Surveyor falls from height
This briefing note reminds all those involved in surveying and inspection work of the need to carefully plan and risk assess work at height. It is also relevant to property managers in control of roof maintenance work. It follows a serious accident where an asbestos surveyor fell from a height while working on a roof.
A Glasgow property company was prosecuted by the HSE and subsequently fined following an incident where an asbestos surveyor fell through a rooflight while in the process of taking samples.
Two asbestos surveyors were completing a survey in relation to a community centre in Glasgow. One accessed an upper roof level using an extended ladder. After taking samples he informed his colleague he was coming back down. He fell backwards through a rooflight, falling 8m and was found lying on the floor below. He was taken to hospital with multiple skull, spine and rib fractures and now uses a wheelchair.
The HSE investigation found that the work had not been adequately planned or risk assessed and there were inadequate precautions in place.
The key findings were:
- The company did not effectively plan, organise or supervise the work.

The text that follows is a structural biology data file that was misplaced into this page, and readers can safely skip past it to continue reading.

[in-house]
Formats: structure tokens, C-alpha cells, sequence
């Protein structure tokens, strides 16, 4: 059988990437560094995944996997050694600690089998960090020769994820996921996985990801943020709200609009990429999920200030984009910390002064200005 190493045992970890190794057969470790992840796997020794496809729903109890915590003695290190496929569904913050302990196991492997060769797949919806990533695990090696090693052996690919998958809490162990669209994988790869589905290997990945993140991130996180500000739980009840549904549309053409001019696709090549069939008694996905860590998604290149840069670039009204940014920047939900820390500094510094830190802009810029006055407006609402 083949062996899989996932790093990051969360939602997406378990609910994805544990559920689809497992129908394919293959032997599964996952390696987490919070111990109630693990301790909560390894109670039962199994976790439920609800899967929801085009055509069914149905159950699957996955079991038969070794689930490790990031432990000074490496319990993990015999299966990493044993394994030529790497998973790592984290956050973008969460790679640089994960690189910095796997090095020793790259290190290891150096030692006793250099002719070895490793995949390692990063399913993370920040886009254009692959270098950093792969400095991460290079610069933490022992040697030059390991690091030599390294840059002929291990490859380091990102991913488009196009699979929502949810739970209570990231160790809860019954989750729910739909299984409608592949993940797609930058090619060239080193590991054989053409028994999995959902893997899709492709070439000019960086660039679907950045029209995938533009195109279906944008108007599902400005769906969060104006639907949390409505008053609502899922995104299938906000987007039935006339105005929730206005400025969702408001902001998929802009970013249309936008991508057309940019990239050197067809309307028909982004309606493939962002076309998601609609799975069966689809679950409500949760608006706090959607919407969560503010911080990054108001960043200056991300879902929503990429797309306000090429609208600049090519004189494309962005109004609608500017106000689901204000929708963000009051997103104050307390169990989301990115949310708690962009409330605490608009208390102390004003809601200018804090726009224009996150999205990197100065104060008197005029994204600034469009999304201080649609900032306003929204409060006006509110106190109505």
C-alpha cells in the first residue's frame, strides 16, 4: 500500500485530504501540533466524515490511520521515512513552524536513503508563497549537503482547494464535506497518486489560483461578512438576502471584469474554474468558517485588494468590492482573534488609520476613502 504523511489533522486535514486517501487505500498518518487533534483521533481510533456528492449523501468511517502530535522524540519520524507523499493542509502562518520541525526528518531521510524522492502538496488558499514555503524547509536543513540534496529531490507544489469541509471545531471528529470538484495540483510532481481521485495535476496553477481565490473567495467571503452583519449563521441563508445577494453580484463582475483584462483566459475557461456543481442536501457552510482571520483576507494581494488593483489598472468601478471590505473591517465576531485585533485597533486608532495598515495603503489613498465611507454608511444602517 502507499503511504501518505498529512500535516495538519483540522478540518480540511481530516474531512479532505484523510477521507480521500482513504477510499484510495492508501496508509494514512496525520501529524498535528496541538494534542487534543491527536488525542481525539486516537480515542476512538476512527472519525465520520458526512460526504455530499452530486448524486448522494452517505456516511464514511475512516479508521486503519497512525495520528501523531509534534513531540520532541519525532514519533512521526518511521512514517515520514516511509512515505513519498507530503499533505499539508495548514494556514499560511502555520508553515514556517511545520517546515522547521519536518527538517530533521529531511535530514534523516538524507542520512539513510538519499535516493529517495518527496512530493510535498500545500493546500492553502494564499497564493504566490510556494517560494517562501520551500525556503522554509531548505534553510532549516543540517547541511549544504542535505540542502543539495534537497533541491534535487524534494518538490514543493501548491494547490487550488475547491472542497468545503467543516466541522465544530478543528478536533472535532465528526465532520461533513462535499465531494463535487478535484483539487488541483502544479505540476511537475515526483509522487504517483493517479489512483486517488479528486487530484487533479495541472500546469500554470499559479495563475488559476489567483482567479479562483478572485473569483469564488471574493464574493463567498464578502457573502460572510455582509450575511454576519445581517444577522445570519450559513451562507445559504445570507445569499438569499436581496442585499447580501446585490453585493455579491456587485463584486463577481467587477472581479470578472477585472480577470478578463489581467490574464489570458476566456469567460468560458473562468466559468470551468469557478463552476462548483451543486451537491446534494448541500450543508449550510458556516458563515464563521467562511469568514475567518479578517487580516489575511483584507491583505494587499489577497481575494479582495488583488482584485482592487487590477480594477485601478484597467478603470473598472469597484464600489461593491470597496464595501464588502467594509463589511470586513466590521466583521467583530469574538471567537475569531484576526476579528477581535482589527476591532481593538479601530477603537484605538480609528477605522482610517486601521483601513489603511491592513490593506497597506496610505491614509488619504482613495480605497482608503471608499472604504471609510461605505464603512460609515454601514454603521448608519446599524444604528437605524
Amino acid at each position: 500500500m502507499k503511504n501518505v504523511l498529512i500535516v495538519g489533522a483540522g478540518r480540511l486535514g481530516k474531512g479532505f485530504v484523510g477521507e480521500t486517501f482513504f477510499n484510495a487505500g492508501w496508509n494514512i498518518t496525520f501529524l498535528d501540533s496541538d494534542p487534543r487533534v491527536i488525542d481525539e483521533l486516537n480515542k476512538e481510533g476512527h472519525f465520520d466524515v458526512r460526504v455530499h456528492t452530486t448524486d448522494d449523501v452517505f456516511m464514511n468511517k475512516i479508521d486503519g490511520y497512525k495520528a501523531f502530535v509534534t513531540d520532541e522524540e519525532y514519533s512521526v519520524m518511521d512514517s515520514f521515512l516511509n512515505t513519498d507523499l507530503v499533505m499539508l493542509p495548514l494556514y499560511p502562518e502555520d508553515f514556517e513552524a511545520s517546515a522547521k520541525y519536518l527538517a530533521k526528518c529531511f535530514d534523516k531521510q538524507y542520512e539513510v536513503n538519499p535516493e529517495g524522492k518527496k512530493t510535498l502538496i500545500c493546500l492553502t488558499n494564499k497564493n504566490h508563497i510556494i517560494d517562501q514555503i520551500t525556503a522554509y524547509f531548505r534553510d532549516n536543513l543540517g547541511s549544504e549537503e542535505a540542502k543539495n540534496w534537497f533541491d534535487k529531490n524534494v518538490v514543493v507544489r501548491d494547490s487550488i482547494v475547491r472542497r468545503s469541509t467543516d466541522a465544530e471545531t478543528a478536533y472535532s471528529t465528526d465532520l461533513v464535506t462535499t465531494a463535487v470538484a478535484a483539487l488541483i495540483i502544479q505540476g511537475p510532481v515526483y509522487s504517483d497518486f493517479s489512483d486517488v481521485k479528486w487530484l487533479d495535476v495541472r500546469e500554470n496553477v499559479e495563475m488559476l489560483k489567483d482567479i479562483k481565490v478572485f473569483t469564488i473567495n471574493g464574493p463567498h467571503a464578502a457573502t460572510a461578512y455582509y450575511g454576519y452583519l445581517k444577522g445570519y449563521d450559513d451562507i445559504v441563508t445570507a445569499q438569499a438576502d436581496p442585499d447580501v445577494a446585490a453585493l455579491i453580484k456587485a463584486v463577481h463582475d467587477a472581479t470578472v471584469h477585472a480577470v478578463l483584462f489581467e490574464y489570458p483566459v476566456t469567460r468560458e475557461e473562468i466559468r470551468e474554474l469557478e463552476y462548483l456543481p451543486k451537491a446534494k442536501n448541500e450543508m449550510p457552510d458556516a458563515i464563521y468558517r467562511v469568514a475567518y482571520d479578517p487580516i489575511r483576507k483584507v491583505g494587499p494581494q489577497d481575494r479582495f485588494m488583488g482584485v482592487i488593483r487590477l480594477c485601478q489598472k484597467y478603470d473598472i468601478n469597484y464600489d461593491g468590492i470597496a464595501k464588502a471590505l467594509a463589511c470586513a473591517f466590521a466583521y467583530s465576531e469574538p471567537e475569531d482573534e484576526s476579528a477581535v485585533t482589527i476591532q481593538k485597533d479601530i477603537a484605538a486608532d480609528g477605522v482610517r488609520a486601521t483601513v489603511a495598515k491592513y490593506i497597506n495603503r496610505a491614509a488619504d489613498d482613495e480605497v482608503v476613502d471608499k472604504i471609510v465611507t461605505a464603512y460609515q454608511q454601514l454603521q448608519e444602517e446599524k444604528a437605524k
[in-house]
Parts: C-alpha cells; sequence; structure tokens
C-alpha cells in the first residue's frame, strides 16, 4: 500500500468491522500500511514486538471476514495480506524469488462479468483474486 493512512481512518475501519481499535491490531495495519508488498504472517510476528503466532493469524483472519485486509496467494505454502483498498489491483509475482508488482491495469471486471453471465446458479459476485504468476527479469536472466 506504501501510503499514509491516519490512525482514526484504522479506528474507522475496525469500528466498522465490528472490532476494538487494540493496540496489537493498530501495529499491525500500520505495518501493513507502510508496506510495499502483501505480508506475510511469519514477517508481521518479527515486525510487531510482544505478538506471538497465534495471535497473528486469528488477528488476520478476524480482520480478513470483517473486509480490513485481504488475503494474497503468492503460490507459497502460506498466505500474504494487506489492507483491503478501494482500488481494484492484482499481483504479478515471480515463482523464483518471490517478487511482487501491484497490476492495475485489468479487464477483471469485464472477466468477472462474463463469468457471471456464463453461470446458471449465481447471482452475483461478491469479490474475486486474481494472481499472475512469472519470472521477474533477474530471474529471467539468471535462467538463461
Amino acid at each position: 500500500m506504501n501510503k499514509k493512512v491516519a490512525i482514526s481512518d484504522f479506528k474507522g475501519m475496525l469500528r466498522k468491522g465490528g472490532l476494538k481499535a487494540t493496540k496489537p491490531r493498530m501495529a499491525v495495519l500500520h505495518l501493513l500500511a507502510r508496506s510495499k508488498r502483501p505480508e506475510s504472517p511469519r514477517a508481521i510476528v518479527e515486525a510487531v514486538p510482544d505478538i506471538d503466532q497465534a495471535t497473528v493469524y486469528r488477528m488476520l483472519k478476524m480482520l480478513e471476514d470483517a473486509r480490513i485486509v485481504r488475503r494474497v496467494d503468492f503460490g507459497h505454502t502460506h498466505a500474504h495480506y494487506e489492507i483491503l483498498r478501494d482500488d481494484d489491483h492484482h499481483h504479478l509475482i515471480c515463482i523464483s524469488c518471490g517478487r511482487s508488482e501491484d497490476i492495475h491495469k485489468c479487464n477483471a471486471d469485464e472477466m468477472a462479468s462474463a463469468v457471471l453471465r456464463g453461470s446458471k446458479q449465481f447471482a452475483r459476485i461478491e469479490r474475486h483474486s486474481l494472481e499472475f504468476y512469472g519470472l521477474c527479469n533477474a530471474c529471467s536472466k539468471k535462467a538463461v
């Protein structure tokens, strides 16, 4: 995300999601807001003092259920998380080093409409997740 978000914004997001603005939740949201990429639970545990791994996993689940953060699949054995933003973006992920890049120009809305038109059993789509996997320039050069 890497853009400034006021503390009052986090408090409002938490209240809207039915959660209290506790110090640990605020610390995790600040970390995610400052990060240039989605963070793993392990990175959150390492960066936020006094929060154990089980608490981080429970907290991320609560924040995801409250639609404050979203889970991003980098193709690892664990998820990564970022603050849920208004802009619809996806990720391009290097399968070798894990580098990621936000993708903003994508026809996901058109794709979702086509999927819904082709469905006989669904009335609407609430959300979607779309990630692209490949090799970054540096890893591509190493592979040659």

- There was no safe system for working at height on the roof areas of the community centre.
- There was no specific risk assessment in place. A general risk assessment stated that work at height ‘must be avoided’ or carried out ‘in a safe way’.
- The injured person was not aware of the risk assessment or company safety rules.
City Property (Glasgow) LLP plead guilty and were fined £200,000.
The HSE stated that ”falls from height are avoidable” and the “accident would have been prevented had the risks been properly assessed and the appropriate control measures implemented.”
Comments and Action
There are some specific lessons to be learned from this particular incident for everyone who carries out surveying and inspection work and also for those who manage buildings.
For people who carry out surveying, inspection or maintenance activities:
- The key lesson is the need to carry out site specific risk assessments before starting work to take account of specific hazards on site and not to rely solely on generic risk assessments. Alternatively, to be able to adapt existing risk assessments to include this information.
Additions areas to address:
- Plan work at height carefully, taking account of the environment and work activity.
- Ensure people working at height have had suitable training and understand the risk controls.
- Monitor people who carry out surveying and similar work and not assume that everything is in order and company procedures are being followed.
For people who manage buildings:
- The need to identify fragile surfaces on roof areas, such as skylights and non-loading bearing roof coverings, and ensure that where practical they are guarded or otherwise protected, particularly where people are likely to work close to them.
HSE press release:
HSE website – the link below gives access to the Work at Height webpages, including safe use of ladders and injury specific resources: